With Covid-19 effectively cancelling the annual meeting of the Tractor and Machinery Association (TAMA), this year’s event was conducted by teleconferencing.
She says for the last 20 or so years the district has made a deliberate drive to promote agritech both within NZ and also overseas. Worboys reckons, Fielding – where the event is staged – has gone from being a town that was servicing the primary sector to one that is encouraging companies in the agribusiness, innovation and technology areas to locate there.
“We are seeing the results of that with businesses such as Rabobank, FMG Insurance, tractor companies and others offering support to the rural sector relocating here. This is a huge shift and one that is very exciting for us,” she told Rural News.
Worboys says Fielding has the advantage of being centrally located with a good airport at Palmerston North. She says it’s only a couple of hours away from Wellington, Taupo and Hawkes Bay and is a genuine hub for the agribusiness sector.
She reckons the CD field days is a great place to go and meet up with the local community and support local businesses and she will be out there doing this.
“The one thing we are keen to support and promote is the Agritech Strategy, which was launched last year by the Economic Development Agency – which services both Palmerston North city and Manawatu District,” Worboys explains.
“We have seen the development of an innovation lab in the district. This is run by some very smart, young farmers who are doing amazing things with technology and looking at new ways to farm in the future.”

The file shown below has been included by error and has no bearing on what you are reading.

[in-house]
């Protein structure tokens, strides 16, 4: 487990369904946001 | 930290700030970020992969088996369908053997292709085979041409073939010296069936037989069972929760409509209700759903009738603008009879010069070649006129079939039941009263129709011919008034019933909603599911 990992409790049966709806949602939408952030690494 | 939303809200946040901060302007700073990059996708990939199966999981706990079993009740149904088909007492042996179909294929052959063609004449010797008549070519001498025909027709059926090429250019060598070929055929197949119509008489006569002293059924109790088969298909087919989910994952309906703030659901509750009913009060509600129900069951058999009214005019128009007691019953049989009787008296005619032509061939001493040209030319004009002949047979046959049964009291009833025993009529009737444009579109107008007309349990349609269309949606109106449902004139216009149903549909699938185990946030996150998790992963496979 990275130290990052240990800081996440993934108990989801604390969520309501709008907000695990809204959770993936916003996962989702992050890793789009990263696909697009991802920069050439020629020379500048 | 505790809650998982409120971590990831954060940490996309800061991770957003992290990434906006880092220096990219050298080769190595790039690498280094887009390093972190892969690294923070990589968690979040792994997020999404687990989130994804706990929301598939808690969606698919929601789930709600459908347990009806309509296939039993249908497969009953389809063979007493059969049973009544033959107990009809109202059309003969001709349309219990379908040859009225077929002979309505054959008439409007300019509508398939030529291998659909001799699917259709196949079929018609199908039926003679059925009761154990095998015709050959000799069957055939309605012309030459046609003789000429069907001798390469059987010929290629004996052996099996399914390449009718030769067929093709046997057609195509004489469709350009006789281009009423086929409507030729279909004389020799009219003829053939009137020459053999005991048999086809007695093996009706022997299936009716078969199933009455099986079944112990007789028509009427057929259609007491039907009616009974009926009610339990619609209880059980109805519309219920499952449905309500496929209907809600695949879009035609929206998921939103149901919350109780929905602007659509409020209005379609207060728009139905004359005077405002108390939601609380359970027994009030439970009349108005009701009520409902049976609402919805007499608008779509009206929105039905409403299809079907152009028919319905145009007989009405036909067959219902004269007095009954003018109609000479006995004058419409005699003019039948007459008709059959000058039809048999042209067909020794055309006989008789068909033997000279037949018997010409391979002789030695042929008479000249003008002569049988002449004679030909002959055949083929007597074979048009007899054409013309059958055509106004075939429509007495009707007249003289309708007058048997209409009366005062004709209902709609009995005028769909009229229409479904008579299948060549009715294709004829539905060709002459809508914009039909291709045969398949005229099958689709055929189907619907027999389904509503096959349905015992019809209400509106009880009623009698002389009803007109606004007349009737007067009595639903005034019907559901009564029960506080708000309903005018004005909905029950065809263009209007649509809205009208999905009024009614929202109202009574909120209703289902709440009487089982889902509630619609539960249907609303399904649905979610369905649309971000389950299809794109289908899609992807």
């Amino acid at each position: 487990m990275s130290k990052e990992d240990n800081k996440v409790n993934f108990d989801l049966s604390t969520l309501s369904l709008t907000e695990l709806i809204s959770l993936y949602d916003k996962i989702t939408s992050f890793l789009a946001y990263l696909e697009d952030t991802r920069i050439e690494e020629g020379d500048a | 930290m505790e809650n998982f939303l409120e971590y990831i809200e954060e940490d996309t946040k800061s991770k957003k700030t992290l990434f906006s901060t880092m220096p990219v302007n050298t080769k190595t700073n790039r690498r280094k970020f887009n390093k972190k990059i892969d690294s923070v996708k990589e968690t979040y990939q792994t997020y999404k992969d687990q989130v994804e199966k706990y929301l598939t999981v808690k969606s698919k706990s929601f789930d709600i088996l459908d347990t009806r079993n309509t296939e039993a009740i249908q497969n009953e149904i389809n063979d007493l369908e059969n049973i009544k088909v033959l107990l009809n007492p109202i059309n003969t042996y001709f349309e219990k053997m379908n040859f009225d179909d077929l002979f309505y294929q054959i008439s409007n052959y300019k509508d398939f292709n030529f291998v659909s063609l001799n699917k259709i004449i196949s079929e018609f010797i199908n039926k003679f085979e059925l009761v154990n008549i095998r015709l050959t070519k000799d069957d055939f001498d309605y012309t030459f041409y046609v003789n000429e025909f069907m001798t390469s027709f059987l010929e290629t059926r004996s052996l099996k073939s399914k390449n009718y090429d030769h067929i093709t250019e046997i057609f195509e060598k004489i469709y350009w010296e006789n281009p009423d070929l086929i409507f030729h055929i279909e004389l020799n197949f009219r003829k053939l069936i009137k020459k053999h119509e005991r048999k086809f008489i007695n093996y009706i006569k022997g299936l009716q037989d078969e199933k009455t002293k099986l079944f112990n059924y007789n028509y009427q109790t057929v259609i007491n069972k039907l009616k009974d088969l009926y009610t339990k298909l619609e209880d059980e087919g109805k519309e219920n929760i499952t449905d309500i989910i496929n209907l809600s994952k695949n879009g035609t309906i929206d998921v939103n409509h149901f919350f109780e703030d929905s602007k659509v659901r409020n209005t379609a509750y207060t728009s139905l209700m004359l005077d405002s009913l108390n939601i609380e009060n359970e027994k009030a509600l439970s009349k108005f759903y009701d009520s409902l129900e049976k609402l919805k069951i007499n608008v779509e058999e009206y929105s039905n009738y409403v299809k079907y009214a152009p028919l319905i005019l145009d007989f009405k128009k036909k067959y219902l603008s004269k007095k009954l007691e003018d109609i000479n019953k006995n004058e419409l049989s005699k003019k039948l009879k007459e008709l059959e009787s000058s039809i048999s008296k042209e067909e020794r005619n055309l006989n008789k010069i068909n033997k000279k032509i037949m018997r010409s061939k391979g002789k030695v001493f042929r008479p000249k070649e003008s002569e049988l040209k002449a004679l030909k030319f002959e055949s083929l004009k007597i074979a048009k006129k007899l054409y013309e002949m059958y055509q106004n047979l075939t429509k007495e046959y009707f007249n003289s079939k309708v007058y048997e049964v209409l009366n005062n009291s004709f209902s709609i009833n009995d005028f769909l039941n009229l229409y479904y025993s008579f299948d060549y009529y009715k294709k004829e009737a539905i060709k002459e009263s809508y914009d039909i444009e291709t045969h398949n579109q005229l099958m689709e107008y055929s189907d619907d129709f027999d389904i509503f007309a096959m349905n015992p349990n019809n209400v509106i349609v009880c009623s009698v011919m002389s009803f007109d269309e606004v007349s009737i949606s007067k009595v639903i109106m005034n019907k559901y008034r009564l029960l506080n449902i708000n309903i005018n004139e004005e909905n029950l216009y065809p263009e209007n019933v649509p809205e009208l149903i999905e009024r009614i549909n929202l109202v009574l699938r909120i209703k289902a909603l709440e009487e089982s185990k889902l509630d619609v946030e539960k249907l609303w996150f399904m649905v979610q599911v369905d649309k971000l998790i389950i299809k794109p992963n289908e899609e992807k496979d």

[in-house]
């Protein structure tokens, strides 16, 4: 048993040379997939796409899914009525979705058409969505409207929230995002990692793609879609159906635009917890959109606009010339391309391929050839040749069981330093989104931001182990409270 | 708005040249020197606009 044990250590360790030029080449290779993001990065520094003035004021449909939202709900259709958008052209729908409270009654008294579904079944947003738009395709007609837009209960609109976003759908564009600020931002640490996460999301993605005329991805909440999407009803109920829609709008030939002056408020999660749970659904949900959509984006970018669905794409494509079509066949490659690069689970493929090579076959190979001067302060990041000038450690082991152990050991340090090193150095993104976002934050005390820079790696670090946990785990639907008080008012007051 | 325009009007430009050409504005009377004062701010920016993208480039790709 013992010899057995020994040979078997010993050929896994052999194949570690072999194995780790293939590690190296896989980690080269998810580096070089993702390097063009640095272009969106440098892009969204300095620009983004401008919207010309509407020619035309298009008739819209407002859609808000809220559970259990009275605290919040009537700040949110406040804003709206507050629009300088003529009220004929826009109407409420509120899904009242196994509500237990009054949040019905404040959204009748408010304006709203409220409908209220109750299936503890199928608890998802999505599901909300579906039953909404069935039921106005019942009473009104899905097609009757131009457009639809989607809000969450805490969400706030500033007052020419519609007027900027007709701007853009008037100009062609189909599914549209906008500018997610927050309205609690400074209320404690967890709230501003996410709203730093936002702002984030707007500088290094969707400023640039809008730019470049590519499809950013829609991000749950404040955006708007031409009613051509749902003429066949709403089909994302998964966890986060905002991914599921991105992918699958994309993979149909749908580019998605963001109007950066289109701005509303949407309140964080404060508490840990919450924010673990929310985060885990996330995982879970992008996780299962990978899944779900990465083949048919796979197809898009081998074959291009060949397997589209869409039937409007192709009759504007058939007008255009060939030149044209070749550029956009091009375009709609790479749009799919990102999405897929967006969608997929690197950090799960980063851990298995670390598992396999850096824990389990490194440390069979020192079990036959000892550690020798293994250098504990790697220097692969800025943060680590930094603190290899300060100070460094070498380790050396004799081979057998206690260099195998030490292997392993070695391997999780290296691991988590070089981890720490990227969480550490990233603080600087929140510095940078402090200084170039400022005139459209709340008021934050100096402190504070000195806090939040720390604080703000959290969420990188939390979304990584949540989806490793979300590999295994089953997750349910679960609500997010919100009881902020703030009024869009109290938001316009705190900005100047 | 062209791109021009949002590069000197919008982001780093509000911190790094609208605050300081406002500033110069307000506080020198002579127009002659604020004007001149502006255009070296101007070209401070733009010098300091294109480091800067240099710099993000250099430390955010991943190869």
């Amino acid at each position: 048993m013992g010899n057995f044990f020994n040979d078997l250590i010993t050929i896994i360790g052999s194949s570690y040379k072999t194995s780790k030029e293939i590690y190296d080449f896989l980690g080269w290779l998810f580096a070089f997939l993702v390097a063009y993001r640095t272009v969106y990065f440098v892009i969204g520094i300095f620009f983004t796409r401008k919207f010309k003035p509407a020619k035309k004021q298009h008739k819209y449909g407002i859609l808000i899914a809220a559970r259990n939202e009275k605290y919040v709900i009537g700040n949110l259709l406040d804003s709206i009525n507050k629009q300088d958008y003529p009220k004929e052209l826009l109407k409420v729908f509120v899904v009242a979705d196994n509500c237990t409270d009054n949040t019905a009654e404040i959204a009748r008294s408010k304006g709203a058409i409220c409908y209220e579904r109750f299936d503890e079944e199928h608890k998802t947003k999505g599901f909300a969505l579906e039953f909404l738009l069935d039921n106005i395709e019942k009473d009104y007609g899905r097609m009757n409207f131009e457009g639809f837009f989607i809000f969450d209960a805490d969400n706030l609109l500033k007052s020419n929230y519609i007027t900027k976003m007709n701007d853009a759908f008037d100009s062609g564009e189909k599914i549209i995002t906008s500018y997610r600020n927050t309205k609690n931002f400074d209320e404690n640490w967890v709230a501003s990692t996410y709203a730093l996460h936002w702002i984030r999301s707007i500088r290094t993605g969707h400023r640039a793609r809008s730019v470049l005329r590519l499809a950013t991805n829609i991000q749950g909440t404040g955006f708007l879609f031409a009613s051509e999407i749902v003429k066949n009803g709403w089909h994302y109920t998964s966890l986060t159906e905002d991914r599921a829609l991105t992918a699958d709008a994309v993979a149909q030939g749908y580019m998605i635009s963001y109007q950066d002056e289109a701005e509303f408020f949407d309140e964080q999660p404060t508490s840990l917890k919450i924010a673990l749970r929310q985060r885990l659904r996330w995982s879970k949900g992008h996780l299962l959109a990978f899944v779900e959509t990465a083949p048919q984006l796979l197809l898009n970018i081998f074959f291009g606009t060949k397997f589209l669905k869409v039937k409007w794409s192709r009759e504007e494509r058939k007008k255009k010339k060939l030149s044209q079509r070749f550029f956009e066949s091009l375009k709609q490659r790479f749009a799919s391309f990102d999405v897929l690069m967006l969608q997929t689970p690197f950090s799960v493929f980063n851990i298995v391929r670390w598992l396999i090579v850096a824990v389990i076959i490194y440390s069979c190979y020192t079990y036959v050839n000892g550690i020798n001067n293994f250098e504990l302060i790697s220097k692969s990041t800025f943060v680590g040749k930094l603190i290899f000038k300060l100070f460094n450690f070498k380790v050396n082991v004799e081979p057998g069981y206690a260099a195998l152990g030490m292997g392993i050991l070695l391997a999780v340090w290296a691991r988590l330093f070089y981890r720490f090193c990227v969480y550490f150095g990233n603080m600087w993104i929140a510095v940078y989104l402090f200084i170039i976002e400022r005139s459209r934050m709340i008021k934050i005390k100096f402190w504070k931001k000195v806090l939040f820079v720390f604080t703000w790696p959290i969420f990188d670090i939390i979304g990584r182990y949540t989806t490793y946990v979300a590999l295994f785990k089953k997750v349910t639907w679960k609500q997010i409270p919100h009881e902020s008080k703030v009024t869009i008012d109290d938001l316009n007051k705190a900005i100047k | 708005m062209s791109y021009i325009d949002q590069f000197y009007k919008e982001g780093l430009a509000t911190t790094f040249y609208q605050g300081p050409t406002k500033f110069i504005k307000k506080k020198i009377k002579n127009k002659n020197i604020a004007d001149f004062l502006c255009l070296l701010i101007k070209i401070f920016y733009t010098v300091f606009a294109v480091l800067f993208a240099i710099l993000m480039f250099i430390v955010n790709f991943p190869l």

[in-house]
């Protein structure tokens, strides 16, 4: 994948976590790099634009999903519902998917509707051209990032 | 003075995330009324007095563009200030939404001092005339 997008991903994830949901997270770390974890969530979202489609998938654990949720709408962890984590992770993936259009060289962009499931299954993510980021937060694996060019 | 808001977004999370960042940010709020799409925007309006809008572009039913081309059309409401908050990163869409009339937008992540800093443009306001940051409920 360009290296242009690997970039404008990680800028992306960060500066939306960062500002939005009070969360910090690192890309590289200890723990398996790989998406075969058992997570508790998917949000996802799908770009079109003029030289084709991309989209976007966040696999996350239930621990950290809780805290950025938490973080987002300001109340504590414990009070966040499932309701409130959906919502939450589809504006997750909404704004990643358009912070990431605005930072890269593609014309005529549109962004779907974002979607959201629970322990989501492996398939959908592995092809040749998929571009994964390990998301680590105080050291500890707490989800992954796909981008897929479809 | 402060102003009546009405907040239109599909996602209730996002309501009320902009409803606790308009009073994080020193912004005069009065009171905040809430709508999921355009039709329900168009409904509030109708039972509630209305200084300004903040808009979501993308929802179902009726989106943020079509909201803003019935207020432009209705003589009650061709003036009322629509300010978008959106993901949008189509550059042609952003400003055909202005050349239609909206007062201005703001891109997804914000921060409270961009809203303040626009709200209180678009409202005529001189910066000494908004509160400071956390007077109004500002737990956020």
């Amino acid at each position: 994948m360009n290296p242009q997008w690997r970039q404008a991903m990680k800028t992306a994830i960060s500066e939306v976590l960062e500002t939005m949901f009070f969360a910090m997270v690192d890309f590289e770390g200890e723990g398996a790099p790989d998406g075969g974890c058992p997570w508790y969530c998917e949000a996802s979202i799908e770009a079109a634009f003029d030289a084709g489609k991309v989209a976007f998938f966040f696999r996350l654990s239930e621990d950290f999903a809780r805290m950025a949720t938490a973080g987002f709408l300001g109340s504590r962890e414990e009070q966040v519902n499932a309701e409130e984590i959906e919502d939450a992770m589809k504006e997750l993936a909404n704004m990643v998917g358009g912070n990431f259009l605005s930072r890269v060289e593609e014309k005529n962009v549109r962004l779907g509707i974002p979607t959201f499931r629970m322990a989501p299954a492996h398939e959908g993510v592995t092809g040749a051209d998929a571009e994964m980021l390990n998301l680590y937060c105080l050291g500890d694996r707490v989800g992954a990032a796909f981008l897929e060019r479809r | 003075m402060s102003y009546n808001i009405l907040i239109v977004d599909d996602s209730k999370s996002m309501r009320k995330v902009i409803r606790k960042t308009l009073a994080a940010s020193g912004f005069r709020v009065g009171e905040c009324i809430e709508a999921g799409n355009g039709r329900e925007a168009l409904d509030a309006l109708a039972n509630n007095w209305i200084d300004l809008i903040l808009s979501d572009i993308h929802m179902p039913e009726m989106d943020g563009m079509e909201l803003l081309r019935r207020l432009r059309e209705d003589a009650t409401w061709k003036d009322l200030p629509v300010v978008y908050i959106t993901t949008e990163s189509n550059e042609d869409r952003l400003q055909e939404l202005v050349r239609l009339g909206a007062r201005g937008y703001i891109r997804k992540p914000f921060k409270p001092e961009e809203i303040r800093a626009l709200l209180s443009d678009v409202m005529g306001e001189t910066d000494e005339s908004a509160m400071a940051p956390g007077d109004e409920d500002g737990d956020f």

Worboys and her husband are sheep and beef farmers in the district. However, she says the drier than normal conditions being experienced at present are not easy for farmers. She acknowledges that as farmers they plan for a summer dry. However, she says this year things are particularly bad.
“We had a really good spring with lots of grass and we were able to put aside a lot of dry feed, but we are feeding that out now.
I guess the dilemma is what will happen when the rain does come and how cold the winter will be.
“Right now, it is certainly tough for farmers, especially in our dairying community. Banks are not lending like they used to, and they are being a bit more cautious – especially to our dairy farmers.”
Worboys believes the situation is being made harder for farmers with all the new legislation that is being thrown at them from central government. She says this is pretty scary and stressful
“It’s all this national policy statement stuff and the other things and the deadlines we are faced with,” she told Rural News.
“We don’t get the resources to deal with these things like the biodiversity plan that has just come out. It is going to be very hard to deal with all these matters in the time frames that have been set. It’s hard enough for local government and I can only imagine how farmers feel,” she adds.